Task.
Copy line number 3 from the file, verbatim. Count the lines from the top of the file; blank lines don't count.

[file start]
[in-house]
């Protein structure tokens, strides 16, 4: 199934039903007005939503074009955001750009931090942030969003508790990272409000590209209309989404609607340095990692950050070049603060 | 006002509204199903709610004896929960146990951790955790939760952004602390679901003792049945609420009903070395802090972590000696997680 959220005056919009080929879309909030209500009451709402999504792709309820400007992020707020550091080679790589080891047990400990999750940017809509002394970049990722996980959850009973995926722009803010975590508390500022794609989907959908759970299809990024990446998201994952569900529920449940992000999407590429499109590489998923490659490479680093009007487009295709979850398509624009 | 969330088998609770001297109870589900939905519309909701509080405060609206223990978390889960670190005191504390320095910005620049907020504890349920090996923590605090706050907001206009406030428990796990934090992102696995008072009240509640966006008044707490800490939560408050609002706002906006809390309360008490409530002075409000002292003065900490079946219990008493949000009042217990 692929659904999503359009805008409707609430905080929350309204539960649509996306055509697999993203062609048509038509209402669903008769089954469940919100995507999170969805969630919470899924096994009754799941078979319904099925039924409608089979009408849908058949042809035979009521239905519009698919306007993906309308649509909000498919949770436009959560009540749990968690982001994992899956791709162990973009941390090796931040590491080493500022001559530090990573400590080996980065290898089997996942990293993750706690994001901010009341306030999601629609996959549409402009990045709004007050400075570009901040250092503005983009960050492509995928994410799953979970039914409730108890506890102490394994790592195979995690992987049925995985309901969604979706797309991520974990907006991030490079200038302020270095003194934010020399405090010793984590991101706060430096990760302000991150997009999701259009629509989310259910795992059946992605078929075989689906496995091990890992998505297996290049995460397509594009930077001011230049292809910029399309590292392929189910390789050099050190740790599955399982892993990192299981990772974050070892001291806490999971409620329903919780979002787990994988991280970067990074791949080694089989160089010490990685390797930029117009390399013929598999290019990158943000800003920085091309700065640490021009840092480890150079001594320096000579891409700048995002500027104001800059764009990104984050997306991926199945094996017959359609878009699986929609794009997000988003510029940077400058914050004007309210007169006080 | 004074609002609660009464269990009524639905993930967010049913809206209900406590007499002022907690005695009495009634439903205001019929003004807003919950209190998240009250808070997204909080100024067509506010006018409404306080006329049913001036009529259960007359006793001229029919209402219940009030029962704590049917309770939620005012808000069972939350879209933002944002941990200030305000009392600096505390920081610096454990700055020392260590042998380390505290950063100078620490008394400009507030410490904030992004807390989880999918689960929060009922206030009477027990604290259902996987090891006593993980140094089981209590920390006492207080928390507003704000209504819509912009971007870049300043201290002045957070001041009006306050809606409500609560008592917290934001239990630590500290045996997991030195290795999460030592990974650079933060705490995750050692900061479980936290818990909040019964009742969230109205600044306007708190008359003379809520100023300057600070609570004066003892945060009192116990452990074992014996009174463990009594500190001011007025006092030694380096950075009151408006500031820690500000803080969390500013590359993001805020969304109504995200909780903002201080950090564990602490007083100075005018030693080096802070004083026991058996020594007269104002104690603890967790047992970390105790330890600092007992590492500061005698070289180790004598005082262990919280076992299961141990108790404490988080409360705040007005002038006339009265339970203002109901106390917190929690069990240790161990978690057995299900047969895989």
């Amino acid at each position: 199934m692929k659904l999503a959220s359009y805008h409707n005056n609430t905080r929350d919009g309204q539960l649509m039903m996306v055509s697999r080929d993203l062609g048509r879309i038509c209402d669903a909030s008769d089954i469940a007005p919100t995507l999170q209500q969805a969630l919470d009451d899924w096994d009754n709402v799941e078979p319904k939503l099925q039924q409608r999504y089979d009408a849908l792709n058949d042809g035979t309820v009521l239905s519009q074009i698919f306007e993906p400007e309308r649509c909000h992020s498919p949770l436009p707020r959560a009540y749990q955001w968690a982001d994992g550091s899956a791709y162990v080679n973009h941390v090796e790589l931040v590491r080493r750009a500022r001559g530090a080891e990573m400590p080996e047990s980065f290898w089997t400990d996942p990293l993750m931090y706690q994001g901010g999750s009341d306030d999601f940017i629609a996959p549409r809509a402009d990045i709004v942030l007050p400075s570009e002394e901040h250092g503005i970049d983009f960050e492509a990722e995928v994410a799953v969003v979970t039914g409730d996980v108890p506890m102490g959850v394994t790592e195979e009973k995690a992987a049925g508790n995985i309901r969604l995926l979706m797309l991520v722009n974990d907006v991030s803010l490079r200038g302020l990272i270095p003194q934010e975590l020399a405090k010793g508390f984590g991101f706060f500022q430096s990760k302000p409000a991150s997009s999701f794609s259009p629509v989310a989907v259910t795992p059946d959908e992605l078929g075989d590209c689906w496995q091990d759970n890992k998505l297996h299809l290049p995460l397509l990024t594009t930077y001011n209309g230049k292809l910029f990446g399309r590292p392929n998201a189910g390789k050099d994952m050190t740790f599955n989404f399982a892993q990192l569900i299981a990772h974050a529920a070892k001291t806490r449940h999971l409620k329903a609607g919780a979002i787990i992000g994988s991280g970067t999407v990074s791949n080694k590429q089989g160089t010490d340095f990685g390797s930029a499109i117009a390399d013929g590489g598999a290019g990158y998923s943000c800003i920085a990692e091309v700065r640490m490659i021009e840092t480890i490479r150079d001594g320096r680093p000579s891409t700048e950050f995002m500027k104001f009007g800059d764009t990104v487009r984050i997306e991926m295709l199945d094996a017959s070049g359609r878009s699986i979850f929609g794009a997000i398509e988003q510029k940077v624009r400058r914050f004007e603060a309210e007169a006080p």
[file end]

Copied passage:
């Amino acid at each position: 199934m692929k659904l999503a959220s359009y805008h409707n005056n609430t905080r929350d919009g309204q539960l649509m039903m996306v055509s697999r080929d993203l062609g048509r879309i038509c209402d669903a909030s008769d089954i469940a007005p919100t995507l999170q209500q969805a969630l919470d009451d899924w096994d009754n709402v799941e078979p319904k939503l099925q039924q409608r999504y089979d009408a849908l792709n058949d042809g035979t309820v009521l239905s519009q074009i698919f306007e993906p400007e309308r649509c909000h992020s498919p949770l436009p707020r959560a009540y749990q955001w968690a982001d994992g550091s899956a791709y162990v080679n973009h941390v090796e790589l931040v590491r080493r750009a500022r001559g530090a080891e990573m400590p080996e047990s980065f290898w089997t400990d996942p990293l993750m931090y706690q994001g901010g999750s009341d306030d999601f940017i629609a996959p549409r809509a402009d990045i709004v942030l007050p400075s570009e002394e901040h250092g503005i970049d983009f960050e492509a990722e995928v994410a799953v969003v979970t039914g409730d996980v108890p506890m102490g959850v394994t790592e195979e009973k995690a992987a049925g508790n995985i309901r969604l995926l979706m797309l991520v722009n974990d907006v991030s803010l490079r200038g302020l990272i270095p003194q934010e975590l020399a405090k010793g508390f984590g991101f706060f500022q430096s990760k302000p409000a991150s997009s999701f794609s259009p629509v989310a989907v259910t795992p059946d959908e992605l078929g075989d590209c689906w496995q091990d759970n890992k998505l297996h299809l290049p995460l397509l990024t594009t930077y001011n209309g230049k292809l910029f990446g399309r590292p392929n998201a189910g390789k050099d994952m050190t740790f599955n989404f399982a892993q990192l569900i299981a990772h974050a529920a070892k001291t806490r449940h999971l409620k329903a609607g919780a979002i787990i992000g994988s991280g970067t999407v990074s791949n080694k590429q089989g160089t010490d340095f990685g390797s930029a499109i117009a390399d013929g590489g598999a290019g990158y998923s943000c800003i920085a990692e091309v700065r640490m490659i021009e840092t480890i490479r150079d001594g320096r680093p000579s891409t700048e950050f995002m500027k104001f009007g800059d764009t990104v487009r984050i997306e991926m295709l199945d094996a017959s070049g359609r878009s699986i979850f929609g794009a997000i398509e988003q510029k940077v624009r400058r914050f004007e603060a309210e007169a006080p």